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☁️ "Unlocking Hyper-Efficient Cooling"

Catalyst with Shayle Kann

Photo by Mitchell Luo / Unsplash

Table of Contents

Host: Lara Pierpoint
Guest: Jessy Rivest | VP, Head of Cleantech | Xerox PARC
Category: ☁️ Carbon Reduction

Podcast’s Essential Bites:

[5:36] “McKinsey […] put out a report in 2020 on the impacts to human health of extreme heat and humidity and showed just how dangerous this is going to be. […] And there are a couple ways in which we need to work with it. One is ensuring that […] people in these ultra hot regions and ultra humid regions have some form of relief for the many hours a day when it will be too hot. And the second is to try to disrupt this vicious cycle that we have, because the reason that the globe is getting so hot is because of greenhouse gas emissions. And almost 4% of those greenhouse gas emissions are coming from air conditioning. So it's kind of a vicious cycle of, the more air conditioning you use, the more greenhouse gasses you emit, and the warmer the climate gets, so the more air conditioning you need to use.”

[6:56] “We know that cooling will at least triple in energy consumption between now and 2050. So we're looking at a very serious […] absolute increase of emissions coming from cooling.”

[7:47] “There are three major components [of cooling that contribute to emissions]. One is having to do with the manufacturing and transport of those, sort of the embodied emissions. And that's about 5% of the emissions that we see coming from air conditioners. There's another 35% that comes from refrigerant gasses. So these refrigerant gasses are really critical to how air conditioners today work. And they're also very potent greenhouse gasses. There's a tiny bit of leakage over the lifetime of the device. There's another amount of leakage that happens at the end of the device. And in whole that ends up being 35% of the emissions of the air conditioner coming from those refrigerant gasses. And the balance 60% is coming from electricity consumption and the CO2 emissions associated with that.”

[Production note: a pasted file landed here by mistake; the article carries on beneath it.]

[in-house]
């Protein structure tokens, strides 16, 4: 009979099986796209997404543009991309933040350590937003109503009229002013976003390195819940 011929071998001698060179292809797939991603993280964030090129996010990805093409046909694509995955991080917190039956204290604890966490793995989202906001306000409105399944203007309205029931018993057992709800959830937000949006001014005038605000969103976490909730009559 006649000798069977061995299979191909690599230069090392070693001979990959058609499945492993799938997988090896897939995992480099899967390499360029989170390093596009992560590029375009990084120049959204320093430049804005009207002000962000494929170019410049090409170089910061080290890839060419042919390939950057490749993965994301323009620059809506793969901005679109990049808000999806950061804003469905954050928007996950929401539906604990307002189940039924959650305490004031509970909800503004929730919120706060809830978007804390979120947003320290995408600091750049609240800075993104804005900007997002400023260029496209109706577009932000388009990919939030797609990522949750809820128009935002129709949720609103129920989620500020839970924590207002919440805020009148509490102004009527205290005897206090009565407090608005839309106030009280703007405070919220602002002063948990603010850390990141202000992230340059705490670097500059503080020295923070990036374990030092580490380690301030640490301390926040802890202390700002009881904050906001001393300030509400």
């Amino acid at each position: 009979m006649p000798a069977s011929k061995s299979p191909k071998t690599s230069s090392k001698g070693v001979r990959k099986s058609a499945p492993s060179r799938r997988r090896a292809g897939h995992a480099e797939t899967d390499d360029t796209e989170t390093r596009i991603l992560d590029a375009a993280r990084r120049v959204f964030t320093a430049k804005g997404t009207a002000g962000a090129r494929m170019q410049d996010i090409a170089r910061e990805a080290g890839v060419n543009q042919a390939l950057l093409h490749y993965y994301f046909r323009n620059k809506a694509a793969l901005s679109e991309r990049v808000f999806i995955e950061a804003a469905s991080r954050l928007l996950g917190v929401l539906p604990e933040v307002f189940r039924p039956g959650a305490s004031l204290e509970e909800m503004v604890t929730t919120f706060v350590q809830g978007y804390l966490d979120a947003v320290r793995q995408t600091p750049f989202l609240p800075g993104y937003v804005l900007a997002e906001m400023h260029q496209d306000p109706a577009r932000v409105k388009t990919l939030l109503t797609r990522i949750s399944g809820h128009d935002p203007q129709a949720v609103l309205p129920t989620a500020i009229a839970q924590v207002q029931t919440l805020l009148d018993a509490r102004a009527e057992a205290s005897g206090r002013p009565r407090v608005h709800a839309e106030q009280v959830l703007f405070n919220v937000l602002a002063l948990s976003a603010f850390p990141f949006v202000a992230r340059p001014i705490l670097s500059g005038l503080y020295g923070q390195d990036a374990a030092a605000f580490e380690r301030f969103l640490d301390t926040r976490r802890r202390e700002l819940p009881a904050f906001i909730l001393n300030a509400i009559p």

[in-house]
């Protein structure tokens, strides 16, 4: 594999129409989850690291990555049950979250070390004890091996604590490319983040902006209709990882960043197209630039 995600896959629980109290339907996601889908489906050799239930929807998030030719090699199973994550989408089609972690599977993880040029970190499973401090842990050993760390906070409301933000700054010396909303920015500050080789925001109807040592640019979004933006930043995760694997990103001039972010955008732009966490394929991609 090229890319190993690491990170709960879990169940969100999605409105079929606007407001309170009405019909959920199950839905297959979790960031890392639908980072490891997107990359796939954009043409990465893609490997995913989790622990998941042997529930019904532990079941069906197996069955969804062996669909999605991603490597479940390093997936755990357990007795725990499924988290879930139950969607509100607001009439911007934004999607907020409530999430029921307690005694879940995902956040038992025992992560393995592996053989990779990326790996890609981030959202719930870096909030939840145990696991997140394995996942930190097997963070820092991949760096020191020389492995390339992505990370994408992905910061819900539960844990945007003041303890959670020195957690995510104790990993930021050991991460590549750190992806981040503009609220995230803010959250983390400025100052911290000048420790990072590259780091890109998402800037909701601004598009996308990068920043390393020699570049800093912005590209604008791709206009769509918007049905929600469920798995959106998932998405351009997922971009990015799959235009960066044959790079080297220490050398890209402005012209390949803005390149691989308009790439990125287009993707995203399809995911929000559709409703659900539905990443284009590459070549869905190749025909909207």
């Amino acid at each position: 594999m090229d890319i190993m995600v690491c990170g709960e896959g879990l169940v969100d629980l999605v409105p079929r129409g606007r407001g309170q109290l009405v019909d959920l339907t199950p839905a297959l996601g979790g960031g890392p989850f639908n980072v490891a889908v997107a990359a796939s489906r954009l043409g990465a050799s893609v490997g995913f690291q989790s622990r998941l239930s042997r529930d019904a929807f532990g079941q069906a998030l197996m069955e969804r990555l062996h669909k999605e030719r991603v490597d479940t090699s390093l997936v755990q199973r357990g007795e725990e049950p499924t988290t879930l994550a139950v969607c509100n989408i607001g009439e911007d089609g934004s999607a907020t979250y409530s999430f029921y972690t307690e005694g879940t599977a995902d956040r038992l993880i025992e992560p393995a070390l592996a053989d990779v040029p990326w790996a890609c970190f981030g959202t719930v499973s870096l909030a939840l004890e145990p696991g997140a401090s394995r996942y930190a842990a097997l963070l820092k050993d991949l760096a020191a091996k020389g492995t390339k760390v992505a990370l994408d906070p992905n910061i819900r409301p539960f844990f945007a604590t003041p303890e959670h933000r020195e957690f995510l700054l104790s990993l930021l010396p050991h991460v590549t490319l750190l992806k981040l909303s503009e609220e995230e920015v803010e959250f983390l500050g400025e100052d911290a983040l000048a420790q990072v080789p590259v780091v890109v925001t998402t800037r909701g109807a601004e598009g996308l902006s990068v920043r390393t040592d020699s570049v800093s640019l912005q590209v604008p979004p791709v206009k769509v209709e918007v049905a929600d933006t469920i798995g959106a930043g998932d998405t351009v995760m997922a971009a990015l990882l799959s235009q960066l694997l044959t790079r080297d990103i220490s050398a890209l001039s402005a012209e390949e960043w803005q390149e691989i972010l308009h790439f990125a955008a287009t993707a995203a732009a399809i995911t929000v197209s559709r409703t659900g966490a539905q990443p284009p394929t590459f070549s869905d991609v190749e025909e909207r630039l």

[11:11] “The colder it gets, […] the less moisture [air] can hold. So what air conditioners do today, in a nice commercial building in the US, is they cool air from 90 degrees down to 50 degrees Fahrenheit to get it really, really dry. And then they heat it back up to 70 degrees to make it a comfortable temperature. So the first step was wringing out the humidity, getting it down to 50 degrees. And the second step was making it actually a comfortable temperature for humans, which […] is a very energy intensive way of doing that. And if you could separate out the two jobs that the air conditioner needs to do humidity management and temperature management, you could use optimized systems for each of those.